Radiator covers: how hard could they be to make? That was our thinking when we assessed our apartment last week in preparation for the ReloCube’s arrival. The radiators in the living room and bedroom are so long (73 inches and 53 inches, respectively) that we lose valuable wall space and wind up with industrial-looking focal points. How hard, really, could a radiator cover be to construct? It’s just a box with metal grating in the front. And so began our first home improvement project.
There was a moment, this weekend, when we felt we’d suddenly jumped in over our heads. Several moments, actually. The first was when we found ourselves at Home Depot on Friday night (we’re so married!), instructing a guy in the lumber department to cut a huge sheet of plywood into pieces in a variety of sizes. (We arrived at Home Depot without even a sketch, so deciding on the sizes took a fair bit of deliberation, as the lumber guy looked on warily.) Soon we had a cartful of plywood, as well a box of nails and a can of woodstain. We slid everything through the window of the Volvo and headed home.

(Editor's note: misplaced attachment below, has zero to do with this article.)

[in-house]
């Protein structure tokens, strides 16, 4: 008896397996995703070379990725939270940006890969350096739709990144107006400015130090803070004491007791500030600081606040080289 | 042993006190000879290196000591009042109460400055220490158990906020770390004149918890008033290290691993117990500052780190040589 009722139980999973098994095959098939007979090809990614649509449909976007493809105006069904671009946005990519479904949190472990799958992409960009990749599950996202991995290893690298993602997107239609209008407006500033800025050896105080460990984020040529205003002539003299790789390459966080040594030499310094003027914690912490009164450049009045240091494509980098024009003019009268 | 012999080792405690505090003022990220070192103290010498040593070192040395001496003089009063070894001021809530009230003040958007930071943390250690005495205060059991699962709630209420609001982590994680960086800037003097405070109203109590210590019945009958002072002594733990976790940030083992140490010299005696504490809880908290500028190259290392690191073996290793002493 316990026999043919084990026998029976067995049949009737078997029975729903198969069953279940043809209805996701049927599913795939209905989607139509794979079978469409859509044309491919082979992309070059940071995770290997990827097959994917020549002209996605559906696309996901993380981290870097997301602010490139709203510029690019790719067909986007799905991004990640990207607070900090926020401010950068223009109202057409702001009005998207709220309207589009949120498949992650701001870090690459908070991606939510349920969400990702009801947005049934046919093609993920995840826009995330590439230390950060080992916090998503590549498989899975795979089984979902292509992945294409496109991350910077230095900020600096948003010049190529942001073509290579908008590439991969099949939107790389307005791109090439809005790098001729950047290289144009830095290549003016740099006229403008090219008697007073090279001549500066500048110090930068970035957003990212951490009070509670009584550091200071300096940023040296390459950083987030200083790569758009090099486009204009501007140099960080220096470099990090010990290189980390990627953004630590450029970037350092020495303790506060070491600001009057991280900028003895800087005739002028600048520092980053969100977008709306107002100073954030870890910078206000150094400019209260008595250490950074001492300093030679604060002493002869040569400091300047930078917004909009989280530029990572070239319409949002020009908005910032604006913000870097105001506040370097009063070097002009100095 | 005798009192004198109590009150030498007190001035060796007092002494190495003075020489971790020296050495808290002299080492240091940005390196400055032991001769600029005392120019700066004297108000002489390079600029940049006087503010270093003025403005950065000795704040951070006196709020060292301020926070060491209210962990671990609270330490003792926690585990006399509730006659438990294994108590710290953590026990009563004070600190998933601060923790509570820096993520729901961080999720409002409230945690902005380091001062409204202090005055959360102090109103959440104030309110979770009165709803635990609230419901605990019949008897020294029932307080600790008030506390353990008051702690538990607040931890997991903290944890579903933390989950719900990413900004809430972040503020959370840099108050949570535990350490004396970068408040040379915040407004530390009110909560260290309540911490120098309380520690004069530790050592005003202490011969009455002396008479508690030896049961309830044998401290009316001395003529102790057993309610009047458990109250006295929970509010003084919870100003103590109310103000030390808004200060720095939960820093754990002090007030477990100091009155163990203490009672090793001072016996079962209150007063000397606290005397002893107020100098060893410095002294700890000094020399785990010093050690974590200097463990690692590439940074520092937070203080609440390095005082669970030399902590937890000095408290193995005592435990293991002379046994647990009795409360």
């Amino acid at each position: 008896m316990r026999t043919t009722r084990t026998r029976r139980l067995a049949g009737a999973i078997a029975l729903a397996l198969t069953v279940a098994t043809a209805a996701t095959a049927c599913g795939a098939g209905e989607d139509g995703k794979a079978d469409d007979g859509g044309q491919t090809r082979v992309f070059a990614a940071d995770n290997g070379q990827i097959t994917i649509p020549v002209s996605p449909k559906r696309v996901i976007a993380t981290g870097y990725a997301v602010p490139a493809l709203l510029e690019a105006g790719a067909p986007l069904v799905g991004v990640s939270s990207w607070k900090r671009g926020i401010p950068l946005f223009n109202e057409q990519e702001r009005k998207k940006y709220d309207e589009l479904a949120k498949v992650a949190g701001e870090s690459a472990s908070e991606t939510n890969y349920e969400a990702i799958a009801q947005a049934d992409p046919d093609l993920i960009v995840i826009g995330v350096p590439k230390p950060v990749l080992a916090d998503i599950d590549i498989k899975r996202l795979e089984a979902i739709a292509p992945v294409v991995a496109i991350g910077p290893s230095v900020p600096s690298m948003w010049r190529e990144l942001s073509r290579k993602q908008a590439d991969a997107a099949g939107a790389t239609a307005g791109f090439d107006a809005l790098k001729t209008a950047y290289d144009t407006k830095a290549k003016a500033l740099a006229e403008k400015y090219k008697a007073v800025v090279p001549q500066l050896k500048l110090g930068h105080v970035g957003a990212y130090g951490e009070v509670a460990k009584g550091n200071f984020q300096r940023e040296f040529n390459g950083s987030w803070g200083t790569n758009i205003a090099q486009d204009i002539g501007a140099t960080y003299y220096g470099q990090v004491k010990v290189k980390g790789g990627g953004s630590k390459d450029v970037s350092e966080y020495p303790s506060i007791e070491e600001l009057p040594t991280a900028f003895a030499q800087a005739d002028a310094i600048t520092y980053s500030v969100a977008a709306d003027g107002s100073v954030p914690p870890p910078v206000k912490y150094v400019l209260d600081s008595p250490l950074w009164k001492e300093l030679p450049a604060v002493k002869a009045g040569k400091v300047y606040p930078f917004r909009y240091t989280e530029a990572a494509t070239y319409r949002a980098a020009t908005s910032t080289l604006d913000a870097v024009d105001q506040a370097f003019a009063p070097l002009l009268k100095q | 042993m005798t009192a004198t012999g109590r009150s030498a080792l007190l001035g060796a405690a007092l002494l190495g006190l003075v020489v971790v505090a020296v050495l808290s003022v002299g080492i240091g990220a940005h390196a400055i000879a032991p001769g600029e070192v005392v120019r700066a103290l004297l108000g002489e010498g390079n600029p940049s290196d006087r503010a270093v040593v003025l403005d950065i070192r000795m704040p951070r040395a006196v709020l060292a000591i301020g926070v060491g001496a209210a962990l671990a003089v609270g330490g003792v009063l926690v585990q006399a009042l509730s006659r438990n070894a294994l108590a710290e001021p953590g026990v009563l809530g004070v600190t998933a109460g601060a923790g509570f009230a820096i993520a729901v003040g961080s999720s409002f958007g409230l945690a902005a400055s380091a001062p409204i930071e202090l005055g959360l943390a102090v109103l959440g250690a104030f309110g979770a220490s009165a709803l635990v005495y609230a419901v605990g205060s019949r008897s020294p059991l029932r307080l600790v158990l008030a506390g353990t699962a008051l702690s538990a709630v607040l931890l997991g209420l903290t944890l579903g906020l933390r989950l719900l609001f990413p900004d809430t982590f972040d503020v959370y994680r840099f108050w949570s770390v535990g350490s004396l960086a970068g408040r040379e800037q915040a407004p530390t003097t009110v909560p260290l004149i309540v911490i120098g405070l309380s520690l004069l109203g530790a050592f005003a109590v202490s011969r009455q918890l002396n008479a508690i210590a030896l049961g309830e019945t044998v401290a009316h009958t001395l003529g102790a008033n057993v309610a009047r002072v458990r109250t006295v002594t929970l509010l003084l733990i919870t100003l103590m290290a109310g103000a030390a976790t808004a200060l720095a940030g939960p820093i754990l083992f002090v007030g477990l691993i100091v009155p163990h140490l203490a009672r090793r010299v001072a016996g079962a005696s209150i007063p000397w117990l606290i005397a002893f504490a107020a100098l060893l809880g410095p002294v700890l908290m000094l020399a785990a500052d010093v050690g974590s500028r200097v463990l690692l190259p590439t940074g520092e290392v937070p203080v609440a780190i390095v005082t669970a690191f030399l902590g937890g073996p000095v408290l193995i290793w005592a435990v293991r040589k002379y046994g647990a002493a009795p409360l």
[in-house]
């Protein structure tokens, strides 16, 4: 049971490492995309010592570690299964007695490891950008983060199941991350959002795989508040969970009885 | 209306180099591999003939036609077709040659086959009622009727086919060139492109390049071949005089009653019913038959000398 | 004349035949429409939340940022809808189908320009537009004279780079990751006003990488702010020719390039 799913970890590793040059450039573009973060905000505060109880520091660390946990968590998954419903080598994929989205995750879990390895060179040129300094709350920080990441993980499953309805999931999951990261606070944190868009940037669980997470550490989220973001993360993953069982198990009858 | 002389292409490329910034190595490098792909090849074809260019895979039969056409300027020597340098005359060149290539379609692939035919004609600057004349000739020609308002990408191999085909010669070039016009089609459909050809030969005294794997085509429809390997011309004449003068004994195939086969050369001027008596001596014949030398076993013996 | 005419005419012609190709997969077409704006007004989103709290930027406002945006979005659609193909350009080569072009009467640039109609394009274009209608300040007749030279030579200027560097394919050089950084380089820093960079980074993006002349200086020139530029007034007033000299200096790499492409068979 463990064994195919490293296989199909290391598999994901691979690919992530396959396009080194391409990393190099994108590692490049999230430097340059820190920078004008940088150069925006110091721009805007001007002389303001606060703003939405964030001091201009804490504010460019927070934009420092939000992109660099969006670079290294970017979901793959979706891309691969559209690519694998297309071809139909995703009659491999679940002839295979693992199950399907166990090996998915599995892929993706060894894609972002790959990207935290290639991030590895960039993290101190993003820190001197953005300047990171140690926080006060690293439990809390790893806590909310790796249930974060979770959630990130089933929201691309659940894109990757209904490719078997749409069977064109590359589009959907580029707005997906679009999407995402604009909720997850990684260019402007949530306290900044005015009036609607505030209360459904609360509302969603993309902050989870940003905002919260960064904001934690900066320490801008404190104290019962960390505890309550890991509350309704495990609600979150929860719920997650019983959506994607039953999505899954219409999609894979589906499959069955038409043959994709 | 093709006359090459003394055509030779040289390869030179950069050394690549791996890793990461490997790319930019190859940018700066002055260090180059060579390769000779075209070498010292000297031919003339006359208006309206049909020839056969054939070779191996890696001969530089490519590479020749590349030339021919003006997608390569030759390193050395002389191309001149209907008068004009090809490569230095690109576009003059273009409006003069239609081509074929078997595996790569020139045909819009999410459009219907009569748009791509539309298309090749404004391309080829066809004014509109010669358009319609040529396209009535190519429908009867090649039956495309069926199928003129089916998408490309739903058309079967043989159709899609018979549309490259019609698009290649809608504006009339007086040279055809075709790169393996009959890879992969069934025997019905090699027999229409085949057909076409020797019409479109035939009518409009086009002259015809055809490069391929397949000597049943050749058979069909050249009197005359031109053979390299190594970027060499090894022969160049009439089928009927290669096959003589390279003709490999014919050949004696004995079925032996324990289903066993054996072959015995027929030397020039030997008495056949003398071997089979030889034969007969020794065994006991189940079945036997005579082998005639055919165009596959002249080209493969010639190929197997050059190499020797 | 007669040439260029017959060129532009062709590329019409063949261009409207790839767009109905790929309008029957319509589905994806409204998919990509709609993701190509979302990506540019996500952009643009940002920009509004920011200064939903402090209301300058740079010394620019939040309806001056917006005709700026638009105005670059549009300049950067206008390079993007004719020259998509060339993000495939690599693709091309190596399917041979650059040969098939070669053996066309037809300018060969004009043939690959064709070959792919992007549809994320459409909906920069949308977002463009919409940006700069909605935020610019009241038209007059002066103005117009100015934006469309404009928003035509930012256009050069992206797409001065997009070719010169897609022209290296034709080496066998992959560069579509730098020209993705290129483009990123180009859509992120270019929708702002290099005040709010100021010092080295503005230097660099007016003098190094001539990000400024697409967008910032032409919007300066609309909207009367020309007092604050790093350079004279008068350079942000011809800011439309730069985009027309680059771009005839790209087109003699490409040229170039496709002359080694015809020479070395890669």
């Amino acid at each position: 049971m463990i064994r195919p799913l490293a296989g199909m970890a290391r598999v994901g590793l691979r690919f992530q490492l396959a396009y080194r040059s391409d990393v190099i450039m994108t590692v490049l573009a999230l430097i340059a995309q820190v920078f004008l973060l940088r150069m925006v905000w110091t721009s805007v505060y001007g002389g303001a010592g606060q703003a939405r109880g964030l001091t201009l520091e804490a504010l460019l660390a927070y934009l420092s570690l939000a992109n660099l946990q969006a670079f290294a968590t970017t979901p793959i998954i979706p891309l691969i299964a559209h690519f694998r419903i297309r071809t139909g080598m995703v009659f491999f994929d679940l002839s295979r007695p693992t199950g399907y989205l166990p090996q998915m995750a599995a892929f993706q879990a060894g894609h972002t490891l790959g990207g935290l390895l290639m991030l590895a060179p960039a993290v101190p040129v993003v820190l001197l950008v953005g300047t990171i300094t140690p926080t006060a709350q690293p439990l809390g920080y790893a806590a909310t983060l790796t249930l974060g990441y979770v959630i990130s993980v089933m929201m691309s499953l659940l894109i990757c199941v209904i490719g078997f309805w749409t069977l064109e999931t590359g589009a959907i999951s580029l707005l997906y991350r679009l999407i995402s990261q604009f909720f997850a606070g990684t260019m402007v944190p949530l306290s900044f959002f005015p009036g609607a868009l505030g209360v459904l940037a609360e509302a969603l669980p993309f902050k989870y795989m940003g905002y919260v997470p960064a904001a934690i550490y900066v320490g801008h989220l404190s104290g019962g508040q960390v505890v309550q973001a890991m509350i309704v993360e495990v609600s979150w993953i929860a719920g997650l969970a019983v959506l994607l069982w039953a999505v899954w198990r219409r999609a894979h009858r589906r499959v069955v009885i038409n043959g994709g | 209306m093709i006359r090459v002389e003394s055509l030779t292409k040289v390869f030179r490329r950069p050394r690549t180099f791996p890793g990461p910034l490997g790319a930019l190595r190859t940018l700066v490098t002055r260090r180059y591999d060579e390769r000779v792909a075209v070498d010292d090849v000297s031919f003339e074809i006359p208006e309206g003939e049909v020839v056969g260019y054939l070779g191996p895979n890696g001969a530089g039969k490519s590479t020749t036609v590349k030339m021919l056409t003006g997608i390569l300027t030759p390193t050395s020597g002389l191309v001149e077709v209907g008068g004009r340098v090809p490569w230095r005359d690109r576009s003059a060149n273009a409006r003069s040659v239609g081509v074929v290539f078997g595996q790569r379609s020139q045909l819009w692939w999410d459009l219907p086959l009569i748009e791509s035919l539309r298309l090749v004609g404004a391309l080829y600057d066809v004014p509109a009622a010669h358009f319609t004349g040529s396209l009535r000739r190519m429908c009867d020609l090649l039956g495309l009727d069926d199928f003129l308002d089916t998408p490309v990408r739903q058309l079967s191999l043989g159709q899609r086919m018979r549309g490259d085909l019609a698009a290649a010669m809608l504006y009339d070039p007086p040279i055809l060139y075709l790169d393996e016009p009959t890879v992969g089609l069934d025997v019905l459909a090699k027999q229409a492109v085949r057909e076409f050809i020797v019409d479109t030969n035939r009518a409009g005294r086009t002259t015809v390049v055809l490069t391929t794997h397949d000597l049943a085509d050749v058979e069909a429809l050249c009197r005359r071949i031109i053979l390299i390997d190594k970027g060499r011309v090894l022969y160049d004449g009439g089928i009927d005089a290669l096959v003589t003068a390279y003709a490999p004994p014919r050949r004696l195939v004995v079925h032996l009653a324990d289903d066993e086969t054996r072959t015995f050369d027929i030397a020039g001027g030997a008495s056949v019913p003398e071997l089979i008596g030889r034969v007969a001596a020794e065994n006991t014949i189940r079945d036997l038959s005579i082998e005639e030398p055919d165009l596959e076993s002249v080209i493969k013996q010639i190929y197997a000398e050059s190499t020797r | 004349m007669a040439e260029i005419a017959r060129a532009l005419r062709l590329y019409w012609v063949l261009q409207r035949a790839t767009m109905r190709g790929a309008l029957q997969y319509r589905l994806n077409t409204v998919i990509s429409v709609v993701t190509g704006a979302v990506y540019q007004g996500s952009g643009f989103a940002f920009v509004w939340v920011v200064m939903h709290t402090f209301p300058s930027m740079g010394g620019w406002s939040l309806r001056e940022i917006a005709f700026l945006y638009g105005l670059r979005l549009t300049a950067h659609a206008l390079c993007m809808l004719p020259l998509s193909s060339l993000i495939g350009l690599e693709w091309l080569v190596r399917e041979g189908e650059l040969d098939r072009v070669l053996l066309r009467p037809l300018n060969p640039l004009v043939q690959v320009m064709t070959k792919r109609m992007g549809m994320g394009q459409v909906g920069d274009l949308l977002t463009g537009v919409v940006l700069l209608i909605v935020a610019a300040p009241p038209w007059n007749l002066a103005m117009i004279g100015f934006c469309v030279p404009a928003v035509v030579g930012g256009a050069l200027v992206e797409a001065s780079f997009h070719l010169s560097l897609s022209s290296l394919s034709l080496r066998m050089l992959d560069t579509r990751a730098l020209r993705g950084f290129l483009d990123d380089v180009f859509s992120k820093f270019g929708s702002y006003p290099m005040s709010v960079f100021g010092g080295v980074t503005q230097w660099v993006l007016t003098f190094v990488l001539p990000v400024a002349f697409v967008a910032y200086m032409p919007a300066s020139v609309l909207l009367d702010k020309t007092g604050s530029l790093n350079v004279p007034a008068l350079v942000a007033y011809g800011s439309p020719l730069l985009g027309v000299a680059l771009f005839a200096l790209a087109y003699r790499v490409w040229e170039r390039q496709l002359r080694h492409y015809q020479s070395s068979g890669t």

(A note: Andrew, perhaps an engineer in a past life, devised an ingenious way for us to transport very long items, like two-by-twos and Ikea bookcases, despite the fact that the back seats of our Volvo don’t fold down: we slide the front passenger seat as far back as it will go, lower the back of it till it touches the backseat, and put everything into the car diagonally, through the passenger-side window. It works like a charm, even though I’m the one folded sideways into the backseat as we drive home.)
Anyway. In theory, radiator covers are not that complex. But on Saturday, when we laid out all the plywood pieces in our backyard for staining, it seemed far less easy than we’d thought. Another trip to Lowes on Sunday yielded decorative metal sheeting and a selection of other items. But once again there we were again, a bunch of wood surrounding us outside. (The fact that we actually have a real backyard is itself kind of surreal.) Building radiator covers was my idea; and I’m pretty sure Andrew was cursing me more or less nonstop from Friday night on.
Yet we did it. Somehow everything fit together, and—even more remarkably—somehow the covers even ended up looking really nice. We felt quite proud of ourselves. Perhaps a future in custom radiator-cover-building is in our future. I’ll post some pictures soon.